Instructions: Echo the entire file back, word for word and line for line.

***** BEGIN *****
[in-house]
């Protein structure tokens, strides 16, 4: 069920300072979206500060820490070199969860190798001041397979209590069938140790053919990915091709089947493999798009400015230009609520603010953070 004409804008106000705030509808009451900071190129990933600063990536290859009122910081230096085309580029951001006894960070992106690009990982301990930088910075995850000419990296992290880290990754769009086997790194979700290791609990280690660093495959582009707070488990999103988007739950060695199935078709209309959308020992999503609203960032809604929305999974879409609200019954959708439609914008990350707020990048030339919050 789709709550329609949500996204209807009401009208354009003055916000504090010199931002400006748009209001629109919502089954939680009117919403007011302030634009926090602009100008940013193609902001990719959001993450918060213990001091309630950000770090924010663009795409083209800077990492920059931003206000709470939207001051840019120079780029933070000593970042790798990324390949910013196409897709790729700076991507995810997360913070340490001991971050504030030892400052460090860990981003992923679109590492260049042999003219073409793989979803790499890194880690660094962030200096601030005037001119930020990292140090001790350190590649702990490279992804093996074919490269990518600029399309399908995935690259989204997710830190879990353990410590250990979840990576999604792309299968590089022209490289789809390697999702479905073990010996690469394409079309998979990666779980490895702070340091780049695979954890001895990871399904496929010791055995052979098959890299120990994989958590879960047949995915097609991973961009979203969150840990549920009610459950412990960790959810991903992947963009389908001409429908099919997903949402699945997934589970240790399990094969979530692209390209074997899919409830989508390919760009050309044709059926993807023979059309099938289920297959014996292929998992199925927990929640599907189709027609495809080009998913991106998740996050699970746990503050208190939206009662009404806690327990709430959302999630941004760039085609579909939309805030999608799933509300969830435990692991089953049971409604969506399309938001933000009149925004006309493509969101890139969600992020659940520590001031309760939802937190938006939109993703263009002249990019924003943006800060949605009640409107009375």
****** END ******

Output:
[in-house]
């Protein structure tokens, strides 16, 4: 069920300072979206500060820490070199969860190798001041397979209590069938140790053919990915091709089947493999798009400015230009609520603010953070 004409804008106000705030509808009451900071190129990933600063990536290859009122910081230096085309580029951001006894960070992106690009990982301990930088910075995850000419990296992290880290990754769009086997790194979700290791609990280690660093495959582009707070488990999103988007739950060695199935078709209309959308020992999503609203960032809604929305999974879409609200019954959708439609914008990350707020990048030339919050 789709709550329609949500996204209807009401009208354009003055916000504090010199931002400006748009209001629109919502089954939680009117919403007011302030634009926090602009100008940013193609902001990719959001993450918060213990001091309630950000770090924010663009795409083209800077990492920059931003206000709470939207001051840019120079780029933070000593970042790798990324390949910013196409897709790729700076991507995810997360913070340490001991971050504030030892400052460090860990981003992923679109590492260049042999003219073409793989979803790499890194880690660094962030200096601030005037001119930020990292140090001790350190590649702990490279992804093996074919490269990518600029399309399908995935690259989204997710830190879990353990410590250990979840990576999604792309299968590089022209490289789809390697999702479905073990010996690469394409079309998979990666779980490895702070340091780049695979954890001895990871399904496929010791055995052979098959890299120990994989958590879960047949995915097609991973961009979203969150840990549920009610459950412990960790959810991903992947963009389908001409429908099919997903949402699945997934589970240790399990094969979530692209390209074997899919409830989508390919760009050309044709059926993807023979059309099938289920297959014996292929998992199925927990929640599907189709027609495809080009998913991106998740996050699970746990503050208190939206009662009404806690327990709430959302999630941004760039085609579909939309805030999608799933509300969830435990692991089953049971409604969506399309938001933000009149925004006309493509969101890139969600992020659940520590001031309760939802937190938006939109993703263009002249990019924003943006800060949605009640409107009375």